What Do Those LEDs On the Back of the Nothing Phone (1) Actually Do?

The Glyph interface is the most unique feature on the Nothing Phone (1). But what is it and what can you use it for?

The whole tech industry is talking about the Nothing Phone (1), and its most impressive feature is undoubtedly the Glyph interface—those bright white LEDs on the back of the device.

But what do those LEDs actually do? Is it a gimmick or does it provide any real functionality? And most importantly, is it worth buying the phone for? Let’s find out.


What Is the Glyph Interface on Nothing Phone (1)?

The biggest reason behind the hype of the Nothing Phone (1) is the unique pattern of LEDs on the back of the device called the Glyph interface. It contains five strips of LEDs tucked underneath the transparent back glass.

Aside from being an interesting visual design to impress onlookers, it also serves some real functionality. Here’s what you can do with the Glyph interface.

  • Visual Ringtones: The Glyph interface will mimic the ringtone you’ve set on your phone for a visual indication. This can help in case you didn’t hear your ringtone.
  • Unique Caller ID: You can customize the Glyph interface to light up a certain way by choosing from different presets for different contacts saved on your phone.
  • Notifications: The Glyph interface can serve as a dedicated notification LED for SMS, WhatsApp chats, app updates, and other general notifications you get throughout the day.
  • Charging Status: When plugged in, the bar-shaped LED at the bottom can tell you how much your phone is charged. Just wiggle the phone and the LED will show up the current battery percentage.
  • Wireless Charging Indicator: The Phone (1) has wireless and reverse wireless charging capability. When you put the phone on a charging pad, or your earbuds on the back of the phone, the LEDs will light up once to let you know that wireless charging is activated and in progress.
  • Fill Light for Portrait Shots: While taking shots, you can use the Glyph interface as a fill light to brighten up the subject of your photo or video—adding to the flashlight which is also present on the phone.

5 Cons of the Glyph Interface

While the Glyph interface is certainly exciting, it has its cons. Take a look.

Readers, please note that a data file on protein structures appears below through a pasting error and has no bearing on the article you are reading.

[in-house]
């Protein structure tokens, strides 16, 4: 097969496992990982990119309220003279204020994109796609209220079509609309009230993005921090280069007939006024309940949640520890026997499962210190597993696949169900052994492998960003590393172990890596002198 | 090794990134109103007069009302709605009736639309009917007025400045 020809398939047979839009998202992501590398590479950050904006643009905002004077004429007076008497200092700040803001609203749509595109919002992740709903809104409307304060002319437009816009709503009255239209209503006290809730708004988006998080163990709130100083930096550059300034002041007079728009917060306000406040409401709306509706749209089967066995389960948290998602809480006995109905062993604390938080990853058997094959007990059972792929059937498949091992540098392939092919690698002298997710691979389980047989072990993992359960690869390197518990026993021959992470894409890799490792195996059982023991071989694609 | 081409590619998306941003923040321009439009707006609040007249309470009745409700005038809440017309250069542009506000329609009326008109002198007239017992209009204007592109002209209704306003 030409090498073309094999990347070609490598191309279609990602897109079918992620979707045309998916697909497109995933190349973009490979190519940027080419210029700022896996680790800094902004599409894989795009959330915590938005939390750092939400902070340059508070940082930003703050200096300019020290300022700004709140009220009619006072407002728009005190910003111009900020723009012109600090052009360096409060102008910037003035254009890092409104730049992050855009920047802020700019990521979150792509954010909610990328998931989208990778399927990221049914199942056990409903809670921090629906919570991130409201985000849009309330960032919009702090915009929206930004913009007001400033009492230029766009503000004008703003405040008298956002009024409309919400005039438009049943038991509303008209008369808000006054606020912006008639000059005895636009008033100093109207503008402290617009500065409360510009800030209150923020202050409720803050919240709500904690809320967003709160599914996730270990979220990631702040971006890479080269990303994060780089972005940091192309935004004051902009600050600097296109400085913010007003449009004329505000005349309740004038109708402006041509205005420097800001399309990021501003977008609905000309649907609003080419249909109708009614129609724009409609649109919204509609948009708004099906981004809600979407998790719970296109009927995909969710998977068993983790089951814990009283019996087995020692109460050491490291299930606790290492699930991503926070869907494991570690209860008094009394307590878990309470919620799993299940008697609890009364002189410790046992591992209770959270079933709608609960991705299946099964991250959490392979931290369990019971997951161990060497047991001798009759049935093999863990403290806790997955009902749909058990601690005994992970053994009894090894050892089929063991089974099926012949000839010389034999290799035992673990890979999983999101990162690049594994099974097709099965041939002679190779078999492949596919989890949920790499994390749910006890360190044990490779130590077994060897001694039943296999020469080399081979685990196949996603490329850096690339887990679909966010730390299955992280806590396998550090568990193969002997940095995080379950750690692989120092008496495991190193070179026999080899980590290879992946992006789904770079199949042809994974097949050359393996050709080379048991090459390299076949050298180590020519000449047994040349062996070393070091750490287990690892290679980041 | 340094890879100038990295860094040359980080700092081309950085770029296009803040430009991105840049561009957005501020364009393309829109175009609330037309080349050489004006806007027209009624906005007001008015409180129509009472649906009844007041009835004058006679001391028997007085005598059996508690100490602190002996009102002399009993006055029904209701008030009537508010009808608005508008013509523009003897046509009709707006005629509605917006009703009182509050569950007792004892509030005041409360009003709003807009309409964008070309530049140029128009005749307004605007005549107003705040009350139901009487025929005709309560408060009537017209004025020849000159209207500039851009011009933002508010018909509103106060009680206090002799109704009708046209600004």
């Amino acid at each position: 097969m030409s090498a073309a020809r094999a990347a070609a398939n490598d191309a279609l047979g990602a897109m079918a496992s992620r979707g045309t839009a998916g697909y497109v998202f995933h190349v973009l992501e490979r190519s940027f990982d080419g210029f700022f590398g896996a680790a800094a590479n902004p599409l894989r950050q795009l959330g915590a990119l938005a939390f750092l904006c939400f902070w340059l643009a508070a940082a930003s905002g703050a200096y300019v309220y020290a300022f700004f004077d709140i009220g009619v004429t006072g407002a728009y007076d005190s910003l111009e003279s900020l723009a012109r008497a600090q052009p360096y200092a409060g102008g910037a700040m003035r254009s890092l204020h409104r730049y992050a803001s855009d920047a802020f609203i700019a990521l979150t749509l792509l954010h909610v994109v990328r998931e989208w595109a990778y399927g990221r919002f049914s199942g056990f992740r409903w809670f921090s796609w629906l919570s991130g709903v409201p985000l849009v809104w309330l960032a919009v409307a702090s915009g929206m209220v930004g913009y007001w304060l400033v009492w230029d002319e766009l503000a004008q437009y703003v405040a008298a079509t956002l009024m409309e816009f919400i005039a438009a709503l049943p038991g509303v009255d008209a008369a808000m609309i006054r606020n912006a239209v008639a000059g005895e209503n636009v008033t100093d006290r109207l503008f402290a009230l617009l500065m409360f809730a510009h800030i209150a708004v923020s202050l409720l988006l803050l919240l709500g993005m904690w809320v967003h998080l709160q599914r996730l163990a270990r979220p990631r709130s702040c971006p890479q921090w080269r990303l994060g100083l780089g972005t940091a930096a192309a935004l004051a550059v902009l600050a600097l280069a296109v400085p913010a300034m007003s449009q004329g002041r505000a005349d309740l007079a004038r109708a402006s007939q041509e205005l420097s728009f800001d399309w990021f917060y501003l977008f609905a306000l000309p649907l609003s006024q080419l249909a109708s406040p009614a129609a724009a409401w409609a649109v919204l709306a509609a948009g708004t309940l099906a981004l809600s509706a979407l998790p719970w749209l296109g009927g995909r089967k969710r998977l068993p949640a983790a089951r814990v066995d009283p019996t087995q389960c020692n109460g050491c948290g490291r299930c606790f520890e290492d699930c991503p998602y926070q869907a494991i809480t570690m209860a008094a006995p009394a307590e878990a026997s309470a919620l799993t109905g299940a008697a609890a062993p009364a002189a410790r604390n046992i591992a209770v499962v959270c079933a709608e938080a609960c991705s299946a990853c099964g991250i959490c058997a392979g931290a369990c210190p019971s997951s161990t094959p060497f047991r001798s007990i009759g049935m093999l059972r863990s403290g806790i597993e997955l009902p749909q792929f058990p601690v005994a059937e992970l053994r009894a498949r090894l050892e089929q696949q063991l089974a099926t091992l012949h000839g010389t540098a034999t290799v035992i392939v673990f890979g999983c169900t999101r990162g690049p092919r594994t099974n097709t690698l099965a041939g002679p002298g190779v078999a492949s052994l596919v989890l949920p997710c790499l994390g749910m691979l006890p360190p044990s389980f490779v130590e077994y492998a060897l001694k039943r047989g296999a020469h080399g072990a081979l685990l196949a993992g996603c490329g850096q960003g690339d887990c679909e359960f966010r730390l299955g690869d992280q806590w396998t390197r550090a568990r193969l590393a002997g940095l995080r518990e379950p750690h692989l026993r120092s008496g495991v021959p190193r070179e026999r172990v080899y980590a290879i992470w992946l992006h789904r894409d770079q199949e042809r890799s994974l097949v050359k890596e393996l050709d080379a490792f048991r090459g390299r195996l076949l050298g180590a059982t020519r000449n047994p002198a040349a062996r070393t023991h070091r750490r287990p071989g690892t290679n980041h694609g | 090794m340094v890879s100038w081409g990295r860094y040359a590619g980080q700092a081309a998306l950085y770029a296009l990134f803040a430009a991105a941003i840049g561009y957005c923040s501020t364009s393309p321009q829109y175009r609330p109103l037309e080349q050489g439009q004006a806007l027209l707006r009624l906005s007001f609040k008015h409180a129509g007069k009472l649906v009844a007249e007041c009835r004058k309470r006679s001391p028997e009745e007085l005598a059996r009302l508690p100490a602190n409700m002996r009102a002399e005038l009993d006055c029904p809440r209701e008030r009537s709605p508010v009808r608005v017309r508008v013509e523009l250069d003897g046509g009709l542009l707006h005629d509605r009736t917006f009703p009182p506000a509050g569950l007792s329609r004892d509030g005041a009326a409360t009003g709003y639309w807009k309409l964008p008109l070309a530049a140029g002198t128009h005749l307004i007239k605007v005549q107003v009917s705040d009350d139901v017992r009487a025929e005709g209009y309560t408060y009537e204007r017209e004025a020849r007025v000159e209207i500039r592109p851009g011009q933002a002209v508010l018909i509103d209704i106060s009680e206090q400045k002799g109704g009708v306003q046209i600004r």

• Reduced battery life: The Glyph interface will keep lighting up throughout the day as you receive calls and notifications. This could drain the battery faster than normal. You can extend your battery life by turning off the Glyph interface, but then what’s the point of making it such an integral part of the phone’s design?
  • Distraction: In a public space, especially hospitals, temples, and libraries, having those LEDs fire up and grab everyone’s attention can be very inappropriate and feel embarrassing. Not to mention they can disturb you when studying, meditating, or relaxing.
  • Build compromises: The Glyph interface takes up extra room in the phone that could otherwise have been used to include a bigger battery or make the phone slimmer.
  • No RGB lights: You can’t change the color of the LEDs according to your liking. You only get basic white LEDs. So if you were expecting to get a cool gamer vibe, you can’t.
  • Requires a transparent case: You can’t just put any back cover you like on the phone since that would hide the Glyph interface. You can only use a transparent back cover, which means your Phone (1) will look just like anyone else’s. You can’t personalize it to reflect your unique style.

There’s also a red video recording indicator on the back of the phone. It’s technically not a part of the Glyph interface but is useful nonetheless because it informs the person in front that they are being filmed—promoting consent and privacy.

The Glyph Interface Is Cool, but Not Necessary

We can confidently sum up the Glyph interface in one line: it’s trying to solve a problem that doesn’t exist. In other words, it’s admittedly cool to look at, but it’s not doing anything dramatically different or performing a function that you can’t already do on an Android phone (or any phone, for that matter).

Ringtones are enough to know someone is calling you; the flashlight is enough to brighten up a subject; you can quickly see the charging status from your lock screen; and most earbuds already have an indicator to show they’re wirelessly charging.

The Glyph interface simply exaggerates these features without adding anything new to the smartphone experience. It’s not worth buying the Nothing Phone (1) for on its own, although the device as a whole could be a good deal given its £399 price and the specs it offers.

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